Concert Wrap-Up, October 17, 2020

We came together to rejoice in the beauty of music, to recharge, and to finish the fight for free and fair elections.  “Take a stand,” was the message of Paine the Poet, a spoken word artist who uses the power of the creative word to bring peace to our flawed criminal legal system. (Check out his new single, The Fade.)

Host Bari Koral, a musician and educator, welcomed the audience and set the stage for an evening of entertainment and giving.  She reminded us, and particularly the young people in the audience, that “democracy is a participatory sport for all.” 

“The youth of our country has become critical to the outcomes of our elections, to the well being of our planet, and to the future of every being living here.”

We kicked off the evening with a soulful take on Stevie Wonder’s “Big Brother” by New Orleans music legend Ivan Neville.

“JusticeAid. Election Protection. Vote baby vote!”

Ivan Neville

The Story of Election Protection video documentary conveys the tireless efforts of the Lawyers’ Committee for Civil Rights in combating racial discrimination and the resulting inequality of opportunity–vital work that continues today through the on-the-ground work by staff and volunteers of Election Protection and its 200 coalition partners.

With pure inspiration, 4-time Grammy Award winner and National Songwriters Hall of Fame member Rosanne Cash, accompanied by her husband and producer and 6-time Grammy Award winner, John Leventhal performed Lennon and McCartney’s “Things We Said Today.” (Check out Rosanne’s new single, “Crawl into the Promised Land.”)

Tom Morello is a lifetime activist and unapologetic disrupter of injustice. He is also one of the greatest guitar players of all time (Rage Against the Machine, Audio Slave, Atlas Underground, and Springsteen’s East Street Band). Morello treated us to a multimedia rock performance of “Vigilante Nocturno.”
“All music, in my opinion, is political.”
Tom Morello

Actors, thought leaders, advocates, and legislators are sharing their stories with the #WHYIVOTE campaign. We welcome testimony from all of you.

“Voting is not enough. We must organize, activate, protest, and use all our power, creativity, courage, and intellect to fight to change for a better and more decent world.”

Tom Morello, Musician

Cuando era joven mi papá me contó su niño en Argentina donde había una dictadura militario. Siempre me decía lo suerte que era de vivir en un país donde la gente podía caminar la calle sin miedo a expresar sus opiniones. Por eso voto.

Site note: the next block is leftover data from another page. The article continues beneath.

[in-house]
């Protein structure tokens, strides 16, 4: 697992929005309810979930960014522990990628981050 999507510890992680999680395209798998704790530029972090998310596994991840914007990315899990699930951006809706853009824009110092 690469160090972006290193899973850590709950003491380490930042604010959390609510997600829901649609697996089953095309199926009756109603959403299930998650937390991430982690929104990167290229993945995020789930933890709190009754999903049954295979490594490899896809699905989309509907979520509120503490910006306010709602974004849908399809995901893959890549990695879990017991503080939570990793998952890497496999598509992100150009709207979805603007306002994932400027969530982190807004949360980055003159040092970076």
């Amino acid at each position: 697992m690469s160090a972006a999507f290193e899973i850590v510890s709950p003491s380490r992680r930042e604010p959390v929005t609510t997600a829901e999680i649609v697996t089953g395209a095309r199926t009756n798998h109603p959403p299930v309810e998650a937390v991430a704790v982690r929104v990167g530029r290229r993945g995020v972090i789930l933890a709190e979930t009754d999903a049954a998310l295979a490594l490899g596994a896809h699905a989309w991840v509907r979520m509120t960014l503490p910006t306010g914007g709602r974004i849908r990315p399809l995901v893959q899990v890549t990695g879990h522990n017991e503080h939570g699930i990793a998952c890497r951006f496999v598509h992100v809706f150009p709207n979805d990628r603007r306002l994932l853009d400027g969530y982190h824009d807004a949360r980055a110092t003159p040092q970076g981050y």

Mati Cano, Senate Intern

I hope all of you will vote early and as securely as possible, and I’m very grateful to be in a community with you all at this time.

Samora Pinderhughes, Artist

“A functioning democracy requires participation. It’s the one time I get to voice my opinion and voice change.”

Dan Grover, Creator

Lila Downs is an international sensation and Grammy Award and multiple Latin Grammy Award winner. Her performance of “Zapata Se Queda,” recorded in Oaxaca, Mexico, was a great example of her vocal ability and how her colorful stage attire salutes the indigenous Indian tribes of Mexico.

“Bringing social justice issues to my music is so important. It’s really about community organization and how fiestas in Latino communities are about everybody pitching in.”
Lila Downs

JusticeAid board member Kim Coaxum introduced a short film on The Story of JusticeAid, with highlights from the tipping-point organizations we support and the benefit concerts organized on their behalf.  Among our proud achievements: JusticeAid has distributed more than $1 million to civil rights groups since its founding in 2013. Read about our grantee partners.

Highlighting the importance of the youth vote for the upcoming election, we shared You Need to Vote, the social media film created by Amogh Thakkar, gold medal winner of the #JusticeAidPrize from the 2020 JusticeAid Film Forum.

“The thing is politicians aren’t listening to youth. And it’s honestly our fault. But you can change that. Vote.”

Amogh Thakkar

The evening concluded with the gospel masterpiece, “We Shall Overcome,” performed by the indomitable McArthur Genius and Doris Duke Artist Award recipient, violinist and composer, Regina Carter.

“When my brothers and I were children, my parents instilled in us the importance of voting and made sure we comprehended the fact that many people were beaten, killed and hosed while marching for the right for Black people to vote.  Our voice is extremely important. Don’t be intimated!”

Regina Carter

Thanks to supporters like you, JusticeAid is close to reaching its second goal of raising $100,000 in support of Election Protection/866-OUR-VOTE. Our heartfelt thanks to all who donated and to @IvanNeville, @tmorello, @rosannecash, @liladowns, @painethepoet and @BariKoral for lending their talents to Voices to Protect the Vote.